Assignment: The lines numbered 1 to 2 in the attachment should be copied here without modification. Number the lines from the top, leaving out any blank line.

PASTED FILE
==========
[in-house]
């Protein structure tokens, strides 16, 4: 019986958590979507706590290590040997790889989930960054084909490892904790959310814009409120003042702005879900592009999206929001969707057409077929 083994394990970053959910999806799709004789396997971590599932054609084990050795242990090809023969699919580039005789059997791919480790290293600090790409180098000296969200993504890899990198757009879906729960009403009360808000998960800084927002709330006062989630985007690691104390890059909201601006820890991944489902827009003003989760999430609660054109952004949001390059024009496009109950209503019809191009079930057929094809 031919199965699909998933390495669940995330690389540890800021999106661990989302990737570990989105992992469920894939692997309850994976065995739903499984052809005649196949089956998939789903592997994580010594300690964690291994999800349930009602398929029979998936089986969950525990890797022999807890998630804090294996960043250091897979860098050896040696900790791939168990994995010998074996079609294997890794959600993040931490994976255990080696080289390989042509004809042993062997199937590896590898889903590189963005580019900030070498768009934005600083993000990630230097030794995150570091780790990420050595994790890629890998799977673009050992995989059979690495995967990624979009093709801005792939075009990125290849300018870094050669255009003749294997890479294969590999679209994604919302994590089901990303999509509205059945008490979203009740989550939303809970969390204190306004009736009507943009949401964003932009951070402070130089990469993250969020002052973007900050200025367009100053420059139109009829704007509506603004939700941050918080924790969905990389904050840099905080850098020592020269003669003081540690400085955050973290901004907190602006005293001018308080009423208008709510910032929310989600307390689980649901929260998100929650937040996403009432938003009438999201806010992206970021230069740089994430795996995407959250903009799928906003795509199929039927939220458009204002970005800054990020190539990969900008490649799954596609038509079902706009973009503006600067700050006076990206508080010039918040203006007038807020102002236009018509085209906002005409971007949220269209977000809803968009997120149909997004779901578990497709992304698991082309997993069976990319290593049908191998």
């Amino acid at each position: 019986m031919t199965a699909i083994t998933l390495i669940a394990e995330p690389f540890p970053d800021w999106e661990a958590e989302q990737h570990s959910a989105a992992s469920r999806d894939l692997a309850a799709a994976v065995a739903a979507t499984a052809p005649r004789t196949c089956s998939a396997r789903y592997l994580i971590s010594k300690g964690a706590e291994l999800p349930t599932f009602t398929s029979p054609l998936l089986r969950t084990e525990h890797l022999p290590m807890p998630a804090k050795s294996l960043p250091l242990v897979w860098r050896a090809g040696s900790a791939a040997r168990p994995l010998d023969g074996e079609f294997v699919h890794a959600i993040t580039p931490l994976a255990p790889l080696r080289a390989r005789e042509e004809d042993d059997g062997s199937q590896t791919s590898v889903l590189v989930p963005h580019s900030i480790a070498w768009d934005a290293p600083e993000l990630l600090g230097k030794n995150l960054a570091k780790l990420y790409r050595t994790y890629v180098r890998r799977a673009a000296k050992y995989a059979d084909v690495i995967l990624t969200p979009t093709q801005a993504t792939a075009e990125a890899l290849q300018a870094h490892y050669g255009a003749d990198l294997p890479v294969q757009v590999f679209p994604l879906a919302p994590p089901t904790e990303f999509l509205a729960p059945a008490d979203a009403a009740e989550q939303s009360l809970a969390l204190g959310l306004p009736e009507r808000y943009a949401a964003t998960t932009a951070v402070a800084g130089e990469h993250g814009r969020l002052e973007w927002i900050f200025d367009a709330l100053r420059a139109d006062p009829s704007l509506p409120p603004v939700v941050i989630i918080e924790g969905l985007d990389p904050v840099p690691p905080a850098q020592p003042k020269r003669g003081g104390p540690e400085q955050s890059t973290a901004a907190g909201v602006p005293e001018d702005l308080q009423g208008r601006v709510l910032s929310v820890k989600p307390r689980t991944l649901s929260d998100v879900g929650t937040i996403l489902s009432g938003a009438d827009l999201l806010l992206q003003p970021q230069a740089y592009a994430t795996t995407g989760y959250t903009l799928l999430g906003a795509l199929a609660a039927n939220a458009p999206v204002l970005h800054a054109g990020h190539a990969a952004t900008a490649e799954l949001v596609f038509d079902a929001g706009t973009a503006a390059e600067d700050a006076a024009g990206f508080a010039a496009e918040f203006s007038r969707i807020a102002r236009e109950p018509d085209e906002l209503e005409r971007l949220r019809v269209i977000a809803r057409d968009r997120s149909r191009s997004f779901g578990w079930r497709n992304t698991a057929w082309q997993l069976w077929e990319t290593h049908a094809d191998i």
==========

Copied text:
[in-house]
């Protein structure tokens, strides 16, 4: 019986958590979507706590290590040997790889989930960054084909490892904790959310814009409120003042702005879900592009999206929001969707057409077929 083994394990970053959910999806799709004789396997971590599932054609084990050795242990090809023969699919580039005789059997791919480790290293600090790409180098000296969200993504890899990198757009879906729960009403009360808000998960800084927002709330006062989630985007690691104390890059909201601006820890991944489902827009003003989760999430609660054109952004949001390059024009496009109950209503019809191009079930057929094809 031919199965699909998933390495669940995330690389540890800021999106661990989302990737570990989105992992469920894939692997309850994976065995739903499984052809005649196949089956998939789903592997994580010594300690964690291994999800349930009602398929029979998936089986969950525990890797022999807890998630804090294996960043250091897979860098050896040696900790791939168990994995010998074996079609294997890794959600993040931490994976255990080696080289390989042509004809042993062997199937590896590898889903590189963005580019900030070498768009934005600083993000990630230097030794995150570091780790990420050595994790890629890998799977673009050992995989059979690495995967990624979009093709801005792939075009990125290849300018870094050669255009003749294997890479294969590999679209994604919302994590089901990303999509509205059945008490979203009740989550939303809970969390204190306004009736009507943009949401964003932009951070402070130089990469993250969020002052973007900050200025367009100053420059139109009829704007509506603004939700941050918080924790969905990389904050840099905080850098020592020269003669003081540690400085955050973290901004907190602006005293001018308080009423208008709510910032929310989600307390689980649901929260998100929650937040996403009432938003009438999201806010992206970021230069740089994430795996995407959250903009799928906003795509199929039927939220458009204002970005800054990020190539990969900008490649799954596609038509079902706009973009503006600067700050006076990206508080010039918040203006007038807020102002236009018509085209906002005409971007949220269209977000809803968009997120149909997004779901578990497709992304698991082309997993069976990319290593049908191998």